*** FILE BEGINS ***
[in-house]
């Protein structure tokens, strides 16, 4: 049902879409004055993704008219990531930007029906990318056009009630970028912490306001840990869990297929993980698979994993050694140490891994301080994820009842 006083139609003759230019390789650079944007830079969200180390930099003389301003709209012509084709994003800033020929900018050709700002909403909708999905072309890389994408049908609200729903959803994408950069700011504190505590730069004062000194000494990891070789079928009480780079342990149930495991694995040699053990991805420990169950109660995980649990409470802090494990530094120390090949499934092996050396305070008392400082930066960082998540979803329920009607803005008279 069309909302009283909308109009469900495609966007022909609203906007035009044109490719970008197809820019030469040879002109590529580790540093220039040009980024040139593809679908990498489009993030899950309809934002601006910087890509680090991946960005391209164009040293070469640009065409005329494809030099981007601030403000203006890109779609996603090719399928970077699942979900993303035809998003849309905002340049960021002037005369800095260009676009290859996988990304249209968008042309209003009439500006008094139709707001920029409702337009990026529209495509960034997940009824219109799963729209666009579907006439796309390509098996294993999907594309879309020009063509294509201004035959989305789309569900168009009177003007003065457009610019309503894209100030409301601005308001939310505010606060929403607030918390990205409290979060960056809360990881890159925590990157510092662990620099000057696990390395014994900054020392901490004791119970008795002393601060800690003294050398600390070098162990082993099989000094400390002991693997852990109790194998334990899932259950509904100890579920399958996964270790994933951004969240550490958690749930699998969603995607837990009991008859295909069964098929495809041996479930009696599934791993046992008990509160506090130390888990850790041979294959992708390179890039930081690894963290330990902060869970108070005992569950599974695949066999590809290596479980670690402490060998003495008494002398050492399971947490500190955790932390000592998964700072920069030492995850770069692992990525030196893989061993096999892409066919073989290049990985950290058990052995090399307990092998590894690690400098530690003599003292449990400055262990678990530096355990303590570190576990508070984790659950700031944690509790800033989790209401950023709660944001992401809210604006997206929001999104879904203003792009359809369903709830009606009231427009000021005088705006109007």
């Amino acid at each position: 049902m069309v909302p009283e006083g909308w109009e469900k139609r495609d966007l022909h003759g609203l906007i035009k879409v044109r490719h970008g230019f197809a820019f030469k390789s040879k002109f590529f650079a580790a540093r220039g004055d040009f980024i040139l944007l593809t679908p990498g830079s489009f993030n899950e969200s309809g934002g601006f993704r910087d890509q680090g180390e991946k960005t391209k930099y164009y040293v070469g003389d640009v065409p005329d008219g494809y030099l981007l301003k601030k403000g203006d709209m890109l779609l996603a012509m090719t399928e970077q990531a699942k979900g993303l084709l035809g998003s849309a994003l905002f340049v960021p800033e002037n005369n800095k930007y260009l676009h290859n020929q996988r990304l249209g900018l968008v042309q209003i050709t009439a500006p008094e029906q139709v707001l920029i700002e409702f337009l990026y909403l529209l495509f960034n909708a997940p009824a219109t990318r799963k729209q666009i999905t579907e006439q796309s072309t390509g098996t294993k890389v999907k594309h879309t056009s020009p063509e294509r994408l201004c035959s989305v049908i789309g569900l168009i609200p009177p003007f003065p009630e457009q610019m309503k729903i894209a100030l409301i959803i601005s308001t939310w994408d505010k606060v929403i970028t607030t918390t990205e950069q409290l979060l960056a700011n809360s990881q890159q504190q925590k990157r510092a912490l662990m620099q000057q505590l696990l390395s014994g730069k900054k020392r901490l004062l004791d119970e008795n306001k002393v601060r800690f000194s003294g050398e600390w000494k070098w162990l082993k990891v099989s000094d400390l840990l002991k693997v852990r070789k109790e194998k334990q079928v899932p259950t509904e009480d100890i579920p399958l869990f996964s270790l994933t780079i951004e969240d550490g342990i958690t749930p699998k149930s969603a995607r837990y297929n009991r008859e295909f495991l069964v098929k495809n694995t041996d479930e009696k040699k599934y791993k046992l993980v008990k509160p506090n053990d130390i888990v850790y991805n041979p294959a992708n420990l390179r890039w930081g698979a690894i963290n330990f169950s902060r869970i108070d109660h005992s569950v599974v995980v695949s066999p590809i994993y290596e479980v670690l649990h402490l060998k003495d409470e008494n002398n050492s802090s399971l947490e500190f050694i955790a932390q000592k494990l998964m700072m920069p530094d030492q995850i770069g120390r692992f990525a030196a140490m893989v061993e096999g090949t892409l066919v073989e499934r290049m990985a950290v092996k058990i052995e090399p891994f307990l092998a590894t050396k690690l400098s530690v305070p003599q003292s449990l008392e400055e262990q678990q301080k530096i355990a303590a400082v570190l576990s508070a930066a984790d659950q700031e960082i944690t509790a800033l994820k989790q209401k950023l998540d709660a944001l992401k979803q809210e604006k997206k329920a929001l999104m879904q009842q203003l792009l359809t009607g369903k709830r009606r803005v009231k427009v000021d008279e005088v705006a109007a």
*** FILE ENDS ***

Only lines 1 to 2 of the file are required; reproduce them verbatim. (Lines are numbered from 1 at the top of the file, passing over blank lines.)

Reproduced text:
[in-house]
């Protein structure tokens, strides 16, 4: 049902879409004055993704008219990531930007029906990318056009009630970028912490306001840990869990297929993980698979994993050694140490891994301080994820009842 006083139609003759230019390789650079944007830079969200180390930099003389301003709209012509084709994003800033020929900018050709700002909403909708999905072309890389994408049908609200729903959803994408950069700011504190505590730069004062000194000494990891070789079928009480780079342990149930495991694995040699053990991805420990169950109660995980649990409470802090494990530094120390090949499934092996050396305070008392400082930066960082998540979803329920009607803005008279 069309909302009283909308109009469900495609966007022909609203906007035009044109490719970008197809820019030469040879002109590529580790540093220039040009980024040139593809679908990498489009993030899950309809934002601006910087890509680090991946960005391209164009040293070469640009065409005329494809030099981007601030403000203006890109779609996603090719399928970077699942979900993303035809998003849309905002340049960021002037005369800095260009676009290859996988990304249209968008042309209003009439500006008094139709707001920029409702337009990026529209495509960034997940009824219109799963729209666009579907006439796309390509098996294993999907594309879309020009063509294509201004035959989305789309569900168009009177003007003065457009610019309503894209100030409301601005308001939310505010606060929403607030918390990205409290979060960056809360990881890159925590990157510092662990620099000057696990390395014994900054020392901490004791119970008795002393601060800690003294050398600390070098162990082993099989000094400390002991693997852990109790194998334990899932259950509904100890579920399958996964270790994933951004969240550490958690749930699998969603995607837990009991008859295909069964098929495809041996479930009696599934791993046992008990509160506090130390888990850790041979294959992708390179890039930081690894963290330990902060869970108070005992569950599974695949066999590809290596479980670690402490060998003495008494002398050492399971947490500190955790932390000592998964700072920069030492995850770069692992990525030196893989061993096999892409066919073989290049990985950290058990052995090399307990092998590894690690400098530690003599003292449990400055262990678990530096355990303590570190576990508070984790659950700031944690509790800033989790209401950023709660944001992401809210604006997206929001999104879904203003792009359809369903709830009606009231427009000021005088705006109007």